The Basics of Domino
Domino (from the French dominoe or the Italian domino) is a block-and-draw game for two to four players, played on a table with a set of eight, fifteen, or thirty-one tiles. The first player draws the lead, which is typically a double-six tile; each of the other players then draws at random the number of dominoes required for the game, usually seven.
The game was developed in Italy in the early 18th century, and quickly spread to Austria, Germany, and France. The name “domino” does not appear in any recorded literature before that time.
There are many variants of the game, but all games share a common format: each player draws seven dominoes and then plays from their hand. Unless otherwise specified, the remaining dominoes are placed face down on the table to be drawn later if the player is unable to play from their hand.
Each domino has a line through the middle that divides it visually into two squares, called ends. On the left side of each domino is a value (or spot or pip), and on the right side is a blank. The total number of pips in each end is the rank or weight of that domino.
Traditionally, European-style dominoes were made of bone, silver lip ocean pearl oyster shell (mother of pearl), ivory, or a dark hardwood such as ebony with contrasting black or white pips. Modern domino sets use a variety of materials, including wood, marble, and other artificial materials.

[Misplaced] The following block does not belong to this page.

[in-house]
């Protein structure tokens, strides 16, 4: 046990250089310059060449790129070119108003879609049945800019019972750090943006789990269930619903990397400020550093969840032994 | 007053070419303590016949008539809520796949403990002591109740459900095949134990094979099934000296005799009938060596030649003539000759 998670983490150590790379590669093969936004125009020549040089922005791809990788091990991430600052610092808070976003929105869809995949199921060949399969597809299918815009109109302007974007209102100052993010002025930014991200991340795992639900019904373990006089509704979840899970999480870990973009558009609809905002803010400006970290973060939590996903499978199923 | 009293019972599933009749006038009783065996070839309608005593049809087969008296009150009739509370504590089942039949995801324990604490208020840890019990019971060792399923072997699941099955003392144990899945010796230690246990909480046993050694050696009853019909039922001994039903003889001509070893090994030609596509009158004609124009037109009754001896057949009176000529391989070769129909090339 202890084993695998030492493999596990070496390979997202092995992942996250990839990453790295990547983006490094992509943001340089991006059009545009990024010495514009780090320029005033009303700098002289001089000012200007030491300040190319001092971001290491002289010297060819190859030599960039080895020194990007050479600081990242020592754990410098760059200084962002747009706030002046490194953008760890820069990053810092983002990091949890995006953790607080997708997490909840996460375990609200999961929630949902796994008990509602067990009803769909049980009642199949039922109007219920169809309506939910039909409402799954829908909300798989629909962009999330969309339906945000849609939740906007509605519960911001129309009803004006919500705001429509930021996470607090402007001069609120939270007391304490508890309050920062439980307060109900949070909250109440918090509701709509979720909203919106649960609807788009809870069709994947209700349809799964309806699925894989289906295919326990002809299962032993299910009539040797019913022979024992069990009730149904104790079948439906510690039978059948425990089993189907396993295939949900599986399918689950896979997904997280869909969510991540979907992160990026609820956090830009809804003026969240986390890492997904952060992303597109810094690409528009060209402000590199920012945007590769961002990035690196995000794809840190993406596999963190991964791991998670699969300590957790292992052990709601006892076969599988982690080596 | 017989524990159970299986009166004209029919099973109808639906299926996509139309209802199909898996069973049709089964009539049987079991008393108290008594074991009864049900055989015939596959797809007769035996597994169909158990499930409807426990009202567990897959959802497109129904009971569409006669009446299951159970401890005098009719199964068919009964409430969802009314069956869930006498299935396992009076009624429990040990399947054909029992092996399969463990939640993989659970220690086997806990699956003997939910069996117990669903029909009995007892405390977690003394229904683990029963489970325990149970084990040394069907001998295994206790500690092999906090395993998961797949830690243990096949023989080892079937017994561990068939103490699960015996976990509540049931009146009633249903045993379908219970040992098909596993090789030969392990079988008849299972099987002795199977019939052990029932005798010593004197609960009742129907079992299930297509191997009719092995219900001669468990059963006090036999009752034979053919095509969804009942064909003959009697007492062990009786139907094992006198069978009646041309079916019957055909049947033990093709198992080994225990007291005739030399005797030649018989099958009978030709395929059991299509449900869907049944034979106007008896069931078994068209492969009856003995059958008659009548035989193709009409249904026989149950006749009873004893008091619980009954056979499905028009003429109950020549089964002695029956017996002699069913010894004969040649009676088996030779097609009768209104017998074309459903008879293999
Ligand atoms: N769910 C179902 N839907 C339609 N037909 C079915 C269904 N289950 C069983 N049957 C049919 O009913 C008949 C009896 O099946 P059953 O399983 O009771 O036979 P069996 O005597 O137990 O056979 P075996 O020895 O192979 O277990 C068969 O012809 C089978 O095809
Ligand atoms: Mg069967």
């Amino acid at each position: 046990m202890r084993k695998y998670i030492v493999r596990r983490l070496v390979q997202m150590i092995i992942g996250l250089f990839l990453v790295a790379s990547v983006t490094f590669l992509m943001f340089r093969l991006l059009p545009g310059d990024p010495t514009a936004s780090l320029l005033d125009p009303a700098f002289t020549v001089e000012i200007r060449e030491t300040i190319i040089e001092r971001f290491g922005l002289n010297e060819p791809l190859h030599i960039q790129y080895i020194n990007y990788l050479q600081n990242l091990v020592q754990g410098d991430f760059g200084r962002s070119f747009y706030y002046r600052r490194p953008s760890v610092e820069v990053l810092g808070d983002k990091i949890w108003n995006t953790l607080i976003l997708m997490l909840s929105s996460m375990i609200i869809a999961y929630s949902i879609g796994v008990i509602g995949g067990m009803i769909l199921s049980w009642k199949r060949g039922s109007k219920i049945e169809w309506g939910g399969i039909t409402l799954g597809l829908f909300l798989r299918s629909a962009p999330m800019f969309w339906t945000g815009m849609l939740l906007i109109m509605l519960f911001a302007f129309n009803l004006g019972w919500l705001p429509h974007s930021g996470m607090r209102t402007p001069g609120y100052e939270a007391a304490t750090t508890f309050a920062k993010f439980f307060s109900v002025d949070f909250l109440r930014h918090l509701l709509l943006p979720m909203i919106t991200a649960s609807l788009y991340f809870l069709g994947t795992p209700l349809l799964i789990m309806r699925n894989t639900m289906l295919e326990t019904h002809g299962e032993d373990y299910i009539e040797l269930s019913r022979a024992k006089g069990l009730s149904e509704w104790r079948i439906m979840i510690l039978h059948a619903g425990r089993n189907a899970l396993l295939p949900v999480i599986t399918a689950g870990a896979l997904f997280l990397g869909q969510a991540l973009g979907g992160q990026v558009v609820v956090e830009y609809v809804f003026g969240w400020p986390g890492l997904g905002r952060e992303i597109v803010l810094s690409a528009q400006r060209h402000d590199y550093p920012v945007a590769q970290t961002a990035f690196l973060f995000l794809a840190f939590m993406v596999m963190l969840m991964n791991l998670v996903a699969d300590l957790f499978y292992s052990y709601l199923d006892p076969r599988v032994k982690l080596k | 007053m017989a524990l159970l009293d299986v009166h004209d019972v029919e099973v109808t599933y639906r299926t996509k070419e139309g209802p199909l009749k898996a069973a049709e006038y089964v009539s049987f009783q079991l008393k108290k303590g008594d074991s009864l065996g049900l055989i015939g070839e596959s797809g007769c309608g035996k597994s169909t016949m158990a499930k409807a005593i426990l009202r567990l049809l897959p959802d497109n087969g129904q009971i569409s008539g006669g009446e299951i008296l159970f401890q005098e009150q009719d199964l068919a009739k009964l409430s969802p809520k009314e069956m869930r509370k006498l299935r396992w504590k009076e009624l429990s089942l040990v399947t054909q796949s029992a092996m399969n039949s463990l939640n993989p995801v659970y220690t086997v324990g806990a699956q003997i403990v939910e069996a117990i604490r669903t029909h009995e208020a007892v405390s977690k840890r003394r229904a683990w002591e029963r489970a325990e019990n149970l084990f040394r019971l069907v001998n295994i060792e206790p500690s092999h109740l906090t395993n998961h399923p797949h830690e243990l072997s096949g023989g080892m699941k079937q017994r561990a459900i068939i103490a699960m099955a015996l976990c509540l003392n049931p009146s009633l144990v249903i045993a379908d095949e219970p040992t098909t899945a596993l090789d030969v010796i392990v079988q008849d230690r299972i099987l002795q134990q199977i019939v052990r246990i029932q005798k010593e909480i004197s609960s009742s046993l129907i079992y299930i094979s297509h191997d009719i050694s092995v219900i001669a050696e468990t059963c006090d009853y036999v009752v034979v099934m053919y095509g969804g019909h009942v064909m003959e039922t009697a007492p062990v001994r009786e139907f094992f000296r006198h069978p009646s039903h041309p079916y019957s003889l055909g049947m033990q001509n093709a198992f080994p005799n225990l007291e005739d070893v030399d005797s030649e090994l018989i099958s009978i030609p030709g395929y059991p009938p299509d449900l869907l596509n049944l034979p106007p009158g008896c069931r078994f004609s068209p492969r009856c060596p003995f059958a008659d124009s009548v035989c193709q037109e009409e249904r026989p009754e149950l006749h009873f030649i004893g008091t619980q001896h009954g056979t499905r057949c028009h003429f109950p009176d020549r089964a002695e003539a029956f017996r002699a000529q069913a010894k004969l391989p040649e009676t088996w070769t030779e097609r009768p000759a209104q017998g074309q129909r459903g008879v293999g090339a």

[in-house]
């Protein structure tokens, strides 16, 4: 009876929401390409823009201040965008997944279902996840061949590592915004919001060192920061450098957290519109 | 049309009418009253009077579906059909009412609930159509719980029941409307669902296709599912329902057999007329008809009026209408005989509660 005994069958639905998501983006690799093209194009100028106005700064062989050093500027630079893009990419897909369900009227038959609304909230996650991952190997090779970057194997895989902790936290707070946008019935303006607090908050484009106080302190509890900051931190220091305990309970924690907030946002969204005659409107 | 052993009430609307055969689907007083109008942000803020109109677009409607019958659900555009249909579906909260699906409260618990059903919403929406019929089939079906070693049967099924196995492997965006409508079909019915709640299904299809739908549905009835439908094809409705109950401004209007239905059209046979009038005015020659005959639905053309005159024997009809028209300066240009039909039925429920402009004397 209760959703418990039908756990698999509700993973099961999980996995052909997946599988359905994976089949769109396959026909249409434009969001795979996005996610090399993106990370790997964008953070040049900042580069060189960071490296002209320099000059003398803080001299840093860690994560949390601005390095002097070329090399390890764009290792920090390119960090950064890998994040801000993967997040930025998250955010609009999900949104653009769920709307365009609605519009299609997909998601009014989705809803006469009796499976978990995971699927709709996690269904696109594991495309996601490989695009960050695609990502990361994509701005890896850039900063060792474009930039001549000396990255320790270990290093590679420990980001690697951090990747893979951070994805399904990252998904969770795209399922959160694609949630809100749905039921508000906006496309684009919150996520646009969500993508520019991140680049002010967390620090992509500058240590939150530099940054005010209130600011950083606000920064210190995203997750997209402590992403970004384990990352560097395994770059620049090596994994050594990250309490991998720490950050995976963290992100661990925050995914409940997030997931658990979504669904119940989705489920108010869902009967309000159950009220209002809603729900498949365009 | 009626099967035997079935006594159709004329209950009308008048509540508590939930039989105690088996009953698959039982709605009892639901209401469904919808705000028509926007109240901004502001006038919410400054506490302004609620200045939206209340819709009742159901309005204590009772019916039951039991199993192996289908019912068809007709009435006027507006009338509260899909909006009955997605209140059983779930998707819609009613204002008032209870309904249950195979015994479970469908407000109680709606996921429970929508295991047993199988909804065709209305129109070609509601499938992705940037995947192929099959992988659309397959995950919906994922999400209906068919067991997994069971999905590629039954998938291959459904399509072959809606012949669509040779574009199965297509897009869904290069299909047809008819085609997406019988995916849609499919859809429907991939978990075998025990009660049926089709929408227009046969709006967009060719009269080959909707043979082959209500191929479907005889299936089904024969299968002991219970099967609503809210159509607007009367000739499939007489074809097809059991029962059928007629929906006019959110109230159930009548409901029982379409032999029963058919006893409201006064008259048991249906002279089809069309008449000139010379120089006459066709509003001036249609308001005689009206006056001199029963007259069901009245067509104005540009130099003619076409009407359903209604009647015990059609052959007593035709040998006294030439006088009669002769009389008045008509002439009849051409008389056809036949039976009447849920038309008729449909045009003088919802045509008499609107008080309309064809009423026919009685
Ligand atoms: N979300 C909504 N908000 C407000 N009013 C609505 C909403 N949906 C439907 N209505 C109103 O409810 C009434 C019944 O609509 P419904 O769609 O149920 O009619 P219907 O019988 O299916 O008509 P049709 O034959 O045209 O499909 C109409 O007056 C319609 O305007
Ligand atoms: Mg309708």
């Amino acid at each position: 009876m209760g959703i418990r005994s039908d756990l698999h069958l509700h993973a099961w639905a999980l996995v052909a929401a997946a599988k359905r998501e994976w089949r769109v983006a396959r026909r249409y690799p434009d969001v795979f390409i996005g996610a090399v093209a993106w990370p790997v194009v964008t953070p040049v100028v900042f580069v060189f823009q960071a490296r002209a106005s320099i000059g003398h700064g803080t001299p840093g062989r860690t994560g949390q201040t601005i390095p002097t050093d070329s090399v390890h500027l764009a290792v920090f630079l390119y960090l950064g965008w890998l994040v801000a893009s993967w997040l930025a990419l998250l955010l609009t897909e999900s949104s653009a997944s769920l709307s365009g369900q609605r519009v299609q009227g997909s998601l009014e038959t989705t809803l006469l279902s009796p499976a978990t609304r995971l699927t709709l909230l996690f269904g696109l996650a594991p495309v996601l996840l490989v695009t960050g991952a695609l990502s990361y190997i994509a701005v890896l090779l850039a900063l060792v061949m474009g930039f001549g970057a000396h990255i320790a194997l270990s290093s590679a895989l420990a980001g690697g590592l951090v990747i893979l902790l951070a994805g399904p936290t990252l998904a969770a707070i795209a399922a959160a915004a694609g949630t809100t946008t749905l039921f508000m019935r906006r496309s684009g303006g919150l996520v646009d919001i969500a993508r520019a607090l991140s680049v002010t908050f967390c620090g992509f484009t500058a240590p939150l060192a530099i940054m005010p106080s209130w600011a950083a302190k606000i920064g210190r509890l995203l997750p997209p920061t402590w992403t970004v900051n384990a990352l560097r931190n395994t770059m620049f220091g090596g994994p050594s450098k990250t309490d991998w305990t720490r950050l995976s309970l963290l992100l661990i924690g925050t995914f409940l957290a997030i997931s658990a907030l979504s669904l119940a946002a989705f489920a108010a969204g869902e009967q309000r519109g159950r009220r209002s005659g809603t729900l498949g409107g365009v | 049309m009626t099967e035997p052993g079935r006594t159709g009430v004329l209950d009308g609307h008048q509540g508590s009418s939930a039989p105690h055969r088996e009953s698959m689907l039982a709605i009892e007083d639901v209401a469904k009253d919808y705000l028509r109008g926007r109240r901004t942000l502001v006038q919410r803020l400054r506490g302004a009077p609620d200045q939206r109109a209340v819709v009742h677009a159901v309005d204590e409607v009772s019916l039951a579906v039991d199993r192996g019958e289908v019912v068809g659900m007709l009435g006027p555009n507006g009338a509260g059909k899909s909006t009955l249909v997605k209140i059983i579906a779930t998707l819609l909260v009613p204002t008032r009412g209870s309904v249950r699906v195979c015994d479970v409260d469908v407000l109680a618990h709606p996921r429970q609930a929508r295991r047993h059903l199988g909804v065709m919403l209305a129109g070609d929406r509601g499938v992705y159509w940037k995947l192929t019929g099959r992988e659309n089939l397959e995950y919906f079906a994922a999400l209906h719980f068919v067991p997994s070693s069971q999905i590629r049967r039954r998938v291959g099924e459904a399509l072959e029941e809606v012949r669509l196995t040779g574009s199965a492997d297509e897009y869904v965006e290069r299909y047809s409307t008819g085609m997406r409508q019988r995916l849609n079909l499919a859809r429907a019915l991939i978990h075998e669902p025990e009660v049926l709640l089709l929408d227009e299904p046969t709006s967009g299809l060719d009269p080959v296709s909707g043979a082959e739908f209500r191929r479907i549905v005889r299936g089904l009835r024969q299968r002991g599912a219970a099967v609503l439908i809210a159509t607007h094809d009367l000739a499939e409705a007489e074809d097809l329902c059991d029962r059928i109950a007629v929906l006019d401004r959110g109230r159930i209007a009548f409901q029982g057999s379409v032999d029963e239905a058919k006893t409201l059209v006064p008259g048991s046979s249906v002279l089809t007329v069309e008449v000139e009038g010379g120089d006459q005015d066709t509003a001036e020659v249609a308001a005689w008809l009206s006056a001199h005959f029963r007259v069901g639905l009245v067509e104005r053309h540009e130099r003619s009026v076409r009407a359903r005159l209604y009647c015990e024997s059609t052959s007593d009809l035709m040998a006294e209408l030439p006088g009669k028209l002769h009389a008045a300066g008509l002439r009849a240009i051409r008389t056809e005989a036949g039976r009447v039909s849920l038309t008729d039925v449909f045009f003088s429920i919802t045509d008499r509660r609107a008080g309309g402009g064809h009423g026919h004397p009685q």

One of the most popular dominoes in Europe is the double-six. It is a standard domino for most Western games, and it can be found in most sets of dominoes.
Other popular dominoes include the double-four, the double-six, and the double-five. These dominoes are the basic rules of play for most western games, and they are often used in partnership play.
Some games also have a rule that if a domino has no matching values in the other player’s hand, the second player must choose another domino from their own boneyard to play instead. This pattern continues until all of the players have played from their hands or none of them can play any more.
The player with the most dominoes in their hand wins the game. The first player then plays the next domino, and so on until both players have played all their dominoes or one of them is still playing and the other has no more dominoes in their hand.
In business, the most effective way to make progress on a project is to pick a good domino and focus solely on that task until it’s complete. That way, the momentum it creates will carry you through other projects.
If you’re struggling to pick a domino, try thinking about what it would be like if a large project was completed by one person. In that case, it could be a major undertaking.
Using a domino to break a big project into smaller parts helps give each piece a bigger role in the overall plan. This can help with a project’s success and ensure that the work is being completed on time and within budget.